Dubai's Princess Haya gets Italian honour for humanitarian work
Dubai - Giglio d'Oro award: In her acceptance speech, Princess Haya paid tribute to Shaikh Mohammed: "... without his loving support and generosity, I would not have been able to do nearly so much."
Princess Haya bint Al Hussein, wife of His Highness Shaikh Mohammed Bin Rashid Al Maktoum, Vice President and Prime Minister of the UAE and Ruler of Dubai, yesterday received the prestigious 2015 Giglio d'Oro Award at a ceremony held in Florence, Italy. The Award was presented to her for her outstanding contributions in the humanitarian field.
The Giglio d'Oro is awarded annually by the Italy-based Galileo 2000 Foundation to individuals who make significant contributions to peace, music and art.
In her acceptance speech, Princess Haya paid tribute to Shaikh Mohammed: "The recipient should have been my husband, His Highness Sheikh Mohammed - without his loving support and generosity, I would not have been able to do nearly so much.
I am deeply honoured by this recognition of my humanitarian work I do on behalf of His Highness Shaikh Mohammed and the United Nations. I will treasure this Award, not as a reminder of all that has been done, but as a reminder of all there is still to do."
|Princess Haya has been widely recognised for her contributions to global humanitarian causes. In her role as a UN Messenger of Peace, she is dedicated to helping raise global awareness of the UN Millennium Development Goals (MDGs), including the eradication of extreme poverty and hunger. The chairwoman of the International Humanitarian City in Dubai, she is a former World Food Programme (WFP) Ambassador Against Hunger.|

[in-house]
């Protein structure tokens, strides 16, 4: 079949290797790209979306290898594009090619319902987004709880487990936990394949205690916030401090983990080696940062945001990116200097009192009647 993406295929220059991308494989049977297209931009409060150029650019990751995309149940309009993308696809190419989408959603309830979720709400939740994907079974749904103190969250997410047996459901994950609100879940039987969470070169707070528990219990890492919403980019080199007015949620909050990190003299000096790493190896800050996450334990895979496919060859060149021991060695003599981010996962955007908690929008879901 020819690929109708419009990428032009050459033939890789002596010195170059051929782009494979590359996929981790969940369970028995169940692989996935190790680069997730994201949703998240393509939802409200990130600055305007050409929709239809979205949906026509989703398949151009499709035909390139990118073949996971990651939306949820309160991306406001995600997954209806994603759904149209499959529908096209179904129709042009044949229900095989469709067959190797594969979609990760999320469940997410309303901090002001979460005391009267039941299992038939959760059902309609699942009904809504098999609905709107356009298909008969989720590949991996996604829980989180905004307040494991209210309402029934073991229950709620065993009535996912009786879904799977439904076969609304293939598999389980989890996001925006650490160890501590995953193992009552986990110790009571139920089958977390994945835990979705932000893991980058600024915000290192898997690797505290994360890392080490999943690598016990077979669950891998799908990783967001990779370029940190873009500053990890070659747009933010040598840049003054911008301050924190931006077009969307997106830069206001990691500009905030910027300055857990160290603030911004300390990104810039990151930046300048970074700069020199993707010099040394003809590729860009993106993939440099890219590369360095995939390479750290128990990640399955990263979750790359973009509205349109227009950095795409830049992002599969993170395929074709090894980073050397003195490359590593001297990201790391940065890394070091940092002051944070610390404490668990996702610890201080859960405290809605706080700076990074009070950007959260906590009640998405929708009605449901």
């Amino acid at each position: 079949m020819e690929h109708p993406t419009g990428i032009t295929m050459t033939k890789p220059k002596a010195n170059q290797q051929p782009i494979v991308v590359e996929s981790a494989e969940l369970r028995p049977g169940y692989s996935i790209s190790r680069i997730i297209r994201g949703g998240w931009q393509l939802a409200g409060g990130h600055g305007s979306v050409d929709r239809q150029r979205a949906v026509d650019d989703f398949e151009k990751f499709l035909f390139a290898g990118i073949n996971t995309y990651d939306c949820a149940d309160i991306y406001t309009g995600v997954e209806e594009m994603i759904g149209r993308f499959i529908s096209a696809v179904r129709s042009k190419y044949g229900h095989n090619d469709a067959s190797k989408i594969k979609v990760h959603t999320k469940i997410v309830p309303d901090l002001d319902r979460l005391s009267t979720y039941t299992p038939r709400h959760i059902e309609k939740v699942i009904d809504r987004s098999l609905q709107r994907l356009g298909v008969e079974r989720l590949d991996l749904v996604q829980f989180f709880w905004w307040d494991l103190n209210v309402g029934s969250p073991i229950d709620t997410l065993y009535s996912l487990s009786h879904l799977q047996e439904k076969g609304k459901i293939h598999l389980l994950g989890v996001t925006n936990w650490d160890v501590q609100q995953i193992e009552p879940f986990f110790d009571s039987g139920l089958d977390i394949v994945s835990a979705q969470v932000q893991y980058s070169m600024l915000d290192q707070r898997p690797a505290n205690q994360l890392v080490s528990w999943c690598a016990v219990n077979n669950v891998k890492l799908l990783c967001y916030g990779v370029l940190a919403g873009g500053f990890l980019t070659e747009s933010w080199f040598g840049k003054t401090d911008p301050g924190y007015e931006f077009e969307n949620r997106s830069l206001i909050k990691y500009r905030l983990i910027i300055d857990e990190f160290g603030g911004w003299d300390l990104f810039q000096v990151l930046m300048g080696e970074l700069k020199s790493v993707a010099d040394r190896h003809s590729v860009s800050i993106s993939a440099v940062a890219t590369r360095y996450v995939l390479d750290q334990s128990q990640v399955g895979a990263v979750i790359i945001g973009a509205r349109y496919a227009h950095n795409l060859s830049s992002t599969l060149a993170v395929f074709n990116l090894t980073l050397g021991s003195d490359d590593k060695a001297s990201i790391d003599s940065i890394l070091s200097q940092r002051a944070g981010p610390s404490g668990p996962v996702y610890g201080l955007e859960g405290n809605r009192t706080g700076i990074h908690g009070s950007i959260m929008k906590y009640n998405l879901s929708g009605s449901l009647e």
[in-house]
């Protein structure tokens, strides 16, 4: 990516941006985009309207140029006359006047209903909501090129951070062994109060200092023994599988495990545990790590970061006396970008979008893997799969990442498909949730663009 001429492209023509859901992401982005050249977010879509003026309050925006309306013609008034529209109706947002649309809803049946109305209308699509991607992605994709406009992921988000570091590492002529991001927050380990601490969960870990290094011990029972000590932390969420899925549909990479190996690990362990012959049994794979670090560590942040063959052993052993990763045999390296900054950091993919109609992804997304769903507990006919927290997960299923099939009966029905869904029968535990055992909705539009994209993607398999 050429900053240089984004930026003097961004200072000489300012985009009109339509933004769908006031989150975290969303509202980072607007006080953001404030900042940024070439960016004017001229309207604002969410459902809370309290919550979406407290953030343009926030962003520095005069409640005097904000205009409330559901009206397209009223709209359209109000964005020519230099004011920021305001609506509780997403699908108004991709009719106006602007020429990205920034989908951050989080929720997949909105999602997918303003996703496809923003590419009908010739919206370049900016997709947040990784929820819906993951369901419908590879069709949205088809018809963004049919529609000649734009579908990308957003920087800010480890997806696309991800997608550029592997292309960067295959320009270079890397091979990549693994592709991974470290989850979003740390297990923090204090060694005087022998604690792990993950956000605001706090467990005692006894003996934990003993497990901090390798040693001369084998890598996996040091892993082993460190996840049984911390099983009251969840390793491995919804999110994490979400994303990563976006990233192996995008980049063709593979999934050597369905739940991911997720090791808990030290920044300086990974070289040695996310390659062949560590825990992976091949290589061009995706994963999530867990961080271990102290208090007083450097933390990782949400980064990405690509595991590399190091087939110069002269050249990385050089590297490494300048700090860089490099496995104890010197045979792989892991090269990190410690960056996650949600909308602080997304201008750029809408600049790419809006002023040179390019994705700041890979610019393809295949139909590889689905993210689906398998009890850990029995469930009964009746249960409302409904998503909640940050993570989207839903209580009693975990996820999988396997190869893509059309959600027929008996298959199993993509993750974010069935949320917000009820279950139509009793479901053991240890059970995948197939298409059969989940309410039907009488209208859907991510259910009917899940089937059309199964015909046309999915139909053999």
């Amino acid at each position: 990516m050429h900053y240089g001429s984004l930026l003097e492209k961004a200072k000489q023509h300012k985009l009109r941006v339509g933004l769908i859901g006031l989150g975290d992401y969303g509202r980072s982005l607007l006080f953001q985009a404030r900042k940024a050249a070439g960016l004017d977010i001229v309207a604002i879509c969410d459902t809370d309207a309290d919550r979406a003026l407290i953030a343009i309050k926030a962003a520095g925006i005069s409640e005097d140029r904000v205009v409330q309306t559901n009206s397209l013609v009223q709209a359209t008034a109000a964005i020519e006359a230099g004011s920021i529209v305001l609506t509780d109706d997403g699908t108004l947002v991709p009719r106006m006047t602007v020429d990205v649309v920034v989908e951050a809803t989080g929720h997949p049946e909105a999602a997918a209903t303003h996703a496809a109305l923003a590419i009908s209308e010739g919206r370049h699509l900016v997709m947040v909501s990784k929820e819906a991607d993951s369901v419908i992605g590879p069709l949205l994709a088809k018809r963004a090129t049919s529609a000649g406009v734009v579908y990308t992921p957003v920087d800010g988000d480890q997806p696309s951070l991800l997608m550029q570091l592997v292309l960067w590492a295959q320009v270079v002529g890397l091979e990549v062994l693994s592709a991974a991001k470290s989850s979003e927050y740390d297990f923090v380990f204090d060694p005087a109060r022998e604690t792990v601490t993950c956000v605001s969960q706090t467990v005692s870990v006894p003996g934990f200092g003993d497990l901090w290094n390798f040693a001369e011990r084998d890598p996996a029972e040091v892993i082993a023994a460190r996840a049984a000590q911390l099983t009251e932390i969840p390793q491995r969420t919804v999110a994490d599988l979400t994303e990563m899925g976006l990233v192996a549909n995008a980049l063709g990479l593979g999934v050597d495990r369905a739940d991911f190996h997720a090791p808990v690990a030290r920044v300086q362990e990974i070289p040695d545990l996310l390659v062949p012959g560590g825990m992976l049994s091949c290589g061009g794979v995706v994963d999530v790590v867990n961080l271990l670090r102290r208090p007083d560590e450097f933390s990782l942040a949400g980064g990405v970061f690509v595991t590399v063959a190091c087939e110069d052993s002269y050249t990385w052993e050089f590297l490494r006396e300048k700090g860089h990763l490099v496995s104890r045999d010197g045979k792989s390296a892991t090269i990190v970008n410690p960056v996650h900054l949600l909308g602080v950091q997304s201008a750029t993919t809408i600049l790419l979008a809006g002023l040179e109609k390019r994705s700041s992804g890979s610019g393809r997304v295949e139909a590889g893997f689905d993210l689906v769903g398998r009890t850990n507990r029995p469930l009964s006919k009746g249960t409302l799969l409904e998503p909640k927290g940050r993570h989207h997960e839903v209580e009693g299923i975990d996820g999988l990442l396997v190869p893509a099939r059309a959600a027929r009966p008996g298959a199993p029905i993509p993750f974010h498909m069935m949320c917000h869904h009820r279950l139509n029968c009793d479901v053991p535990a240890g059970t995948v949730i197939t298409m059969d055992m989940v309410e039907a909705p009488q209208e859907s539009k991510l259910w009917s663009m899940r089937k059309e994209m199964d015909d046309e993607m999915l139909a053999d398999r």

Dubai and the UAE, she said, are at the forefront of the global humanitarian effort. "Few people know this, but the UAE has moved into the number one position among the world's donors, giving 1.2 percent of GNI every year to foreign aid in more than 100 countries - nearly $5 billion from a country of only 8 million people," she said in her speech.
Princess Haya further said that Shaikh Mohammed's recent humanitarian initiatives exemplify a creative and innovative approach to aid. She told the audience about his recently established Mohammed Bin Rashid Al Maktoum Global Initiatives, which will launch the largest and most comprehensive development programme in the Arab region.
Speaking about the global humanitarian effort, she said though impressive progress has been made in the fight against poverty, hunger and disease, more needs to be done. "The question is not, what have we done well, but how can we do more as we race the hourglass of poverty, of hunger, of disease," she said.
Recognising the contributions of aid workers around the world, she said: "My personal list of heroes includes the aid workers in Medecins Sans Frontiers, the World Food Programme, the UN peacekeepers, the Red Cross and Red Crescent, to name a few. They often struggle against great odds with little reward and each and every one of them is deserving of our recognition, respect and support."
During her visit to Florence, Princess Haya also delivered an address at the Global Mayor's Summit held on Thursday under the theme 'Unity in Diversity'. Stressing that the notion of 'Unity in Diversity' is critical for cities to progress, Princess Haya shared with the audience the story of how Dubai's rulers made their vision of connecting people in an environment that embraces 'Unity in Diversity' a reality.
Maktoum family's Dubai vision
"Dubai's vision of connecting people dates back to the early 1800's and although recent years have seen its transformation from a fishing village into one of the most dynamic metropolises in the world, some things have not changed in two centuries of the Maktoum family's rule," she said.
In the UAE, Emiratis work alongside an incredible mix of expatriates from almost 200 nationalities. Religious, racial and ethnic tolerance enrich the city and allow it to attract talent from all over the world, working in harmony, she told the summit.
"The Maktoum family realised early on that the future depended greatly on the people who passed through and stayed in Dubai; people who needed to feel that they were free to flourish and prosper without risk," she added.
"We have the world represented in Dubai, and in many ways, I believe, Dubai is also a microcosm of the modern world," she said.